Fine Gael Party Chairman and TD for Laois / Offaly, Charlie Flanagan, has today (Friday) called on farmers and producers to make their views known to the Broadcasting Authority of Ireland (BAI), following its proposal to include a ban on cheese adverts before 9pm as part of its review of the Children’s Communication Code.
Deputy Flanagan had previously described the proposals in the Dáil as ‘the nanny state gone mad’.
“I would encourage all stakeholders, including farmers and producers, to avail of this opportunity to make their views known to the BAI. It is well documented that dairy products and the calcium they contain play a crucial part in the diet of children and teenagers. Parental guidance and advice has a role to play here without the necessity of a blanket ban.
“The imported model of assessment being used by the BAI is both out-dated and flawed. Negotiations should take place between the Departments of Health, Agriculture and Communications so that independent Irish research is commissioned as a matter of urgency.
“Harvest 2020 is critical to the future development of the food and drink industry. Ambitious targets have been set and I am optimistic that they can be achieved. I have met with the various interest groups on this matter and operators in the dairy sector have expressed concern that the draft code may restrict the advertising of cheese to children.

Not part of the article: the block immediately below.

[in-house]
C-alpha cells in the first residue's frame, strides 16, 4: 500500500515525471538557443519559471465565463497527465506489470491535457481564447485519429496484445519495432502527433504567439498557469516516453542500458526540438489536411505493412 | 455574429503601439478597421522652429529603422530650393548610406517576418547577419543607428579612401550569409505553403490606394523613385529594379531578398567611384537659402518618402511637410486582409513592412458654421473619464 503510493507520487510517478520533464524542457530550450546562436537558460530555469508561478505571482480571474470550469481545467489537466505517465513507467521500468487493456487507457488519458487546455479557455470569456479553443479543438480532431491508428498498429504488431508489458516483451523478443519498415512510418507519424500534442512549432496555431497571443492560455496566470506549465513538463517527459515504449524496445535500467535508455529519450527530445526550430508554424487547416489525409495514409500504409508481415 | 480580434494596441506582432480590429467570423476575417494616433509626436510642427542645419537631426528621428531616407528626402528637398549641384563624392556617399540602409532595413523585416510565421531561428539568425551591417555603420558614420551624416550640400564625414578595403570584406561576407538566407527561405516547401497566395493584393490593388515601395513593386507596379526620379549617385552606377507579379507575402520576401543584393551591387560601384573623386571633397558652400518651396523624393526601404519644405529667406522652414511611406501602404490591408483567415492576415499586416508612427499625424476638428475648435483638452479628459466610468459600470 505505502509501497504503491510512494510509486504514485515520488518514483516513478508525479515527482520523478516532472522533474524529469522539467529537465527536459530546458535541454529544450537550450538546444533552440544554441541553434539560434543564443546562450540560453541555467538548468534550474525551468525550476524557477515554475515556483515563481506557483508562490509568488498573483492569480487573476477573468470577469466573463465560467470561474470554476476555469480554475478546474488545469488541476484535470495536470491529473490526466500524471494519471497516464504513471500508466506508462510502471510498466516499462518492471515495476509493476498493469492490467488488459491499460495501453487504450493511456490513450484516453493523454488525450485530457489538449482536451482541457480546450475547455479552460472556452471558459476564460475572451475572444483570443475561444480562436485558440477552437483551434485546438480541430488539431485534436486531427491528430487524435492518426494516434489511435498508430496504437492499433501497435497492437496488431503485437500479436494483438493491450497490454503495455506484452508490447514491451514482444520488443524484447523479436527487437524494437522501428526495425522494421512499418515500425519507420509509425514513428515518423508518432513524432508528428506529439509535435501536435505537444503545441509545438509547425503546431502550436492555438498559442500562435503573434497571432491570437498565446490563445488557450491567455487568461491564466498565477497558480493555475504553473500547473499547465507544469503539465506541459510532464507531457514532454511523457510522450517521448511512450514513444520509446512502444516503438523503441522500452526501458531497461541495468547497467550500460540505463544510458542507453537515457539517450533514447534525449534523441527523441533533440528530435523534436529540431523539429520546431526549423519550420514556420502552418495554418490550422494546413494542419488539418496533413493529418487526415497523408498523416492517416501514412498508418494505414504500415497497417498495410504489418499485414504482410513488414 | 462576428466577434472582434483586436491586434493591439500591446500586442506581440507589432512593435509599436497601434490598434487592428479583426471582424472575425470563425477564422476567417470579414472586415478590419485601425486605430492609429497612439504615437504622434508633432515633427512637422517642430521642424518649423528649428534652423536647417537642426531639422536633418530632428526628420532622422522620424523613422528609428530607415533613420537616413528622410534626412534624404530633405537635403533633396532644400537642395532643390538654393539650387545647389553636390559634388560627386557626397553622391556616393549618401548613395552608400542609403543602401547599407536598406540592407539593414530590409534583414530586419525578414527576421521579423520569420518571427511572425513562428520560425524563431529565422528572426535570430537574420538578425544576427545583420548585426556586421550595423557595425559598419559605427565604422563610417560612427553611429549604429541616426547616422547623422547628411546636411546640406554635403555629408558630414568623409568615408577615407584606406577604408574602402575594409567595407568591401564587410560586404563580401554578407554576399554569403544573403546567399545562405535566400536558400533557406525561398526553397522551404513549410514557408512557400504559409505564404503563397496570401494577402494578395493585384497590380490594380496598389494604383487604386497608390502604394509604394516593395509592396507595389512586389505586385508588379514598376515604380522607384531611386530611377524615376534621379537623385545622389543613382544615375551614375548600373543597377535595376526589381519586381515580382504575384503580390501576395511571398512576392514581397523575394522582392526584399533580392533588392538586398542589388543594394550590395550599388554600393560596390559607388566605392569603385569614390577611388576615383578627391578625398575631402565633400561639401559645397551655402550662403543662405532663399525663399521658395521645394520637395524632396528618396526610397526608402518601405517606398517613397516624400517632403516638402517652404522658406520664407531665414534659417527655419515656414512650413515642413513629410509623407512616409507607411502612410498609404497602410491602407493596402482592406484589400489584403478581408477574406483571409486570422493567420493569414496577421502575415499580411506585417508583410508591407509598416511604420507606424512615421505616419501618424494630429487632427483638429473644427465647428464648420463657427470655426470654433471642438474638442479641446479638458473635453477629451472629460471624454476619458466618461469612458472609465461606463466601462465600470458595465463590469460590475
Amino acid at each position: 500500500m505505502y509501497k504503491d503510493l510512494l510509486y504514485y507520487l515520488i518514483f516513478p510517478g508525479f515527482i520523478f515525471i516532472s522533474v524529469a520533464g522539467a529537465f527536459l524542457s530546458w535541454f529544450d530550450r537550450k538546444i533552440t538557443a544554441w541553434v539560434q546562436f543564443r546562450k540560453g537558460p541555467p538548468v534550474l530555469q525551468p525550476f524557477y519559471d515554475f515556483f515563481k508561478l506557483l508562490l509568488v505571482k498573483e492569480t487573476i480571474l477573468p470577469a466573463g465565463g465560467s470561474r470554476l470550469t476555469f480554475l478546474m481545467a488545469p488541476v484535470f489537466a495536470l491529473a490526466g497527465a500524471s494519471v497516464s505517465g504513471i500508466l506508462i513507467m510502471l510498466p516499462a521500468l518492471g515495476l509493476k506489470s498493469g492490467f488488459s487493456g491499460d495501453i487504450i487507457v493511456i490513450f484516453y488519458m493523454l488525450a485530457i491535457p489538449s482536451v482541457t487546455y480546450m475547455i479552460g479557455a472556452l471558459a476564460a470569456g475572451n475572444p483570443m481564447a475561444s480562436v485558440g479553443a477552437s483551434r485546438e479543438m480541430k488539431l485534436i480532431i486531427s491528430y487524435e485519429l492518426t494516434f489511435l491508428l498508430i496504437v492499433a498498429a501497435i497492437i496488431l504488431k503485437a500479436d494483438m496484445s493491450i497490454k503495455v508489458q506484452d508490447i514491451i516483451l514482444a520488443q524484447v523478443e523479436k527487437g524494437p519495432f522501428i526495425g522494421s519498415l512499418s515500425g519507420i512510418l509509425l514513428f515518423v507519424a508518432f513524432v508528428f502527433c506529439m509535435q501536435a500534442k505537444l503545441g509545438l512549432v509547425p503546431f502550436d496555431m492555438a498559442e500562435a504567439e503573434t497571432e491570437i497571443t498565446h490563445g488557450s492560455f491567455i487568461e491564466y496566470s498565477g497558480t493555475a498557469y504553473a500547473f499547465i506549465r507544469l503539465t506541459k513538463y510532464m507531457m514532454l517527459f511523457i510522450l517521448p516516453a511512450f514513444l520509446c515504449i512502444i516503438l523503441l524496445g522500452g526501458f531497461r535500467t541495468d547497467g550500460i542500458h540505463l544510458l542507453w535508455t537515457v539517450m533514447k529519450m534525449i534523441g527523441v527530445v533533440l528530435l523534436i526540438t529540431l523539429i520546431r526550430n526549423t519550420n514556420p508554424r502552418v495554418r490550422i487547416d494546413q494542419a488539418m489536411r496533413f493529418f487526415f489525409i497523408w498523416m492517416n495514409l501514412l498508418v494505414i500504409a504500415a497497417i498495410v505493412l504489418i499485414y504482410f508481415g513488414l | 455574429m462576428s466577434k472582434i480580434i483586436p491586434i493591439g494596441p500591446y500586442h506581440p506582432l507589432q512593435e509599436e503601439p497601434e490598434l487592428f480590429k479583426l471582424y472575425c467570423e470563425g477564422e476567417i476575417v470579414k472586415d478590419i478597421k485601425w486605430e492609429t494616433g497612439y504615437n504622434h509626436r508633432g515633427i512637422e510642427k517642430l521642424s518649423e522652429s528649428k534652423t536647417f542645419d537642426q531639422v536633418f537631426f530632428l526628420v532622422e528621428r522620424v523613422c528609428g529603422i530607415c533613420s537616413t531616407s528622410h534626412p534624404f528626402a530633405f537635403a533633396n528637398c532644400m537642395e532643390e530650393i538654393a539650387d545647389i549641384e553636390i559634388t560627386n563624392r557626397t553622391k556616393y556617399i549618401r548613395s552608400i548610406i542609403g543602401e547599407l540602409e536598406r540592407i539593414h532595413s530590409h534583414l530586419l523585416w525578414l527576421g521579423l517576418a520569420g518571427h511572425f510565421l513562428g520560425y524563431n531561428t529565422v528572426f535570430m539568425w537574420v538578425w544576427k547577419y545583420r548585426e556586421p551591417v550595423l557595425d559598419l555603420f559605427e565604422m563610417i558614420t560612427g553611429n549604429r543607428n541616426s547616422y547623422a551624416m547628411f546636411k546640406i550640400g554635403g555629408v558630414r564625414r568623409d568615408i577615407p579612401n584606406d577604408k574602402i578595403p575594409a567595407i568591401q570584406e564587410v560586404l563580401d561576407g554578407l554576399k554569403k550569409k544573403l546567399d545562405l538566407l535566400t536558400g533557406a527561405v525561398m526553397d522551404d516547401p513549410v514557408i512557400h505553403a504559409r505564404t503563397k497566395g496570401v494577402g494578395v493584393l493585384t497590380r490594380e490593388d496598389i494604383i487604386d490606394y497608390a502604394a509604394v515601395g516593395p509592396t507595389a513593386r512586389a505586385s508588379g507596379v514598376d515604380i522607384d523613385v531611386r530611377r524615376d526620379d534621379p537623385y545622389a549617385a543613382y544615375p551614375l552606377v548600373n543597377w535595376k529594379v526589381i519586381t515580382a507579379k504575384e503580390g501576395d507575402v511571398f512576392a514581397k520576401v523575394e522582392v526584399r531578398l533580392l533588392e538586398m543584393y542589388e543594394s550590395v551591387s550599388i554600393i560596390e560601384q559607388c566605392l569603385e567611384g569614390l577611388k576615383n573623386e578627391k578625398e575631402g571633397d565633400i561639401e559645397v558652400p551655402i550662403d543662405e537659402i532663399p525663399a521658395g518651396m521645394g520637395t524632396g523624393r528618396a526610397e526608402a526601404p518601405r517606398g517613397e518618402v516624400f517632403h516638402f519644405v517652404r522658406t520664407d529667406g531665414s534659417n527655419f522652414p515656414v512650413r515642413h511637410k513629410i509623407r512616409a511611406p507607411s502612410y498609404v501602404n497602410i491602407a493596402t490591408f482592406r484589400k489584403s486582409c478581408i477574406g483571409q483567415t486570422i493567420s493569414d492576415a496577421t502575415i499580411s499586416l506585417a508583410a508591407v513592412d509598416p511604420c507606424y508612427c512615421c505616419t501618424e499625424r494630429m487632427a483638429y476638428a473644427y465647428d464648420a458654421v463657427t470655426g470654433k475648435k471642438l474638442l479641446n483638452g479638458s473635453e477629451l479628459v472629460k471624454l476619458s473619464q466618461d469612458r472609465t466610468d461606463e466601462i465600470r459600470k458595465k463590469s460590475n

Deputy Flanagan added that he was also in contact with the Department of Health, Department of Agriculture and Food and the Department of Communications, Energy and Natural Resources on this important issue.”
His call comes on foot of the second round of public consultation on the Children’s Communication Code which opens on Friday, March 30.
The first step in this consultation involved the development of a consultation document, which emerged from the recommendations of an expert working group.
This was put out to public consultation last autumn and it solicited 226 responses from a variety of stakeholders. Following consideration of the responses, the Authority has now developed a draft Code. The phase of public consultation runs for a period of eight weeks.